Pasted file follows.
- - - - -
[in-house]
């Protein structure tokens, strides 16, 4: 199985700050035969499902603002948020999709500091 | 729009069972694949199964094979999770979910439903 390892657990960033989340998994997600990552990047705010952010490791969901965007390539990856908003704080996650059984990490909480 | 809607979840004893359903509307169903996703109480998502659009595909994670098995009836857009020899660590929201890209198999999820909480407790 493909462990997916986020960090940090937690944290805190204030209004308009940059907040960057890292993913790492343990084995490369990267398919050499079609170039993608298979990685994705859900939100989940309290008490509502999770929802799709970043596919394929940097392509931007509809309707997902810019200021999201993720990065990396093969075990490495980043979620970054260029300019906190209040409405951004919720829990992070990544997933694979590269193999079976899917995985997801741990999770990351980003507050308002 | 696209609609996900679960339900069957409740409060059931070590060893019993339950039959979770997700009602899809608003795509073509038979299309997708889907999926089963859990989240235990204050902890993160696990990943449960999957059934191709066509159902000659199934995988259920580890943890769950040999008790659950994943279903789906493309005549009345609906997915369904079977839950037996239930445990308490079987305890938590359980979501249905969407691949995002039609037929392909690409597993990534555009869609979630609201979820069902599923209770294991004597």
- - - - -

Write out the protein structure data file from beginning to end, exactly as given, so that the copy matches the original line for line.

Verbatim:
[in-house]
């Protein structure tokens, strides 16, 4: 199985700050035969499902603002948020999709500091 | 729009069972694949199964094979999770979910439903 390892657990960033989340998994997600990552990047705010952010490791969901965007390539990856908003704080996650059984990490909480 | 809607979840004893359903509307169903996703109480998502659009595909994670098995009836857009020899660590929201890209198999999820909480407790 493909462990997916986020960090940090937690944290805190204030209004308009940059907040960057890292993913790492343990084995490369990267398919050499079609170039993608298979990685994705859900939100989940309290008490509502999770929802799709970043596919394929940097392509931007509809309707997902810019200021999201993720990065990396093969075990490495980043979620970054260029300019906190209040409405951004919720829990992070990544997933694979590269193999079976899917995985997801741990999770990351980003507050308002 | 696209609609996900679960339900069957409740409060059931070590060893019993339950039959979770997700009602899809608003795509073509038979299309997708889907999926089963859990989240235990204050902890993160696990990943449960999957059934191709066509159902000659199934995988259920580890943890769950040999008790659950994943279903789906493309005549009345609906997915369904079977839950037996239930445990308490079987305890938590359980979501249905969407691949995002039609037929392909690409597993990534555009869609979630609201979820069902599923209770294991004597």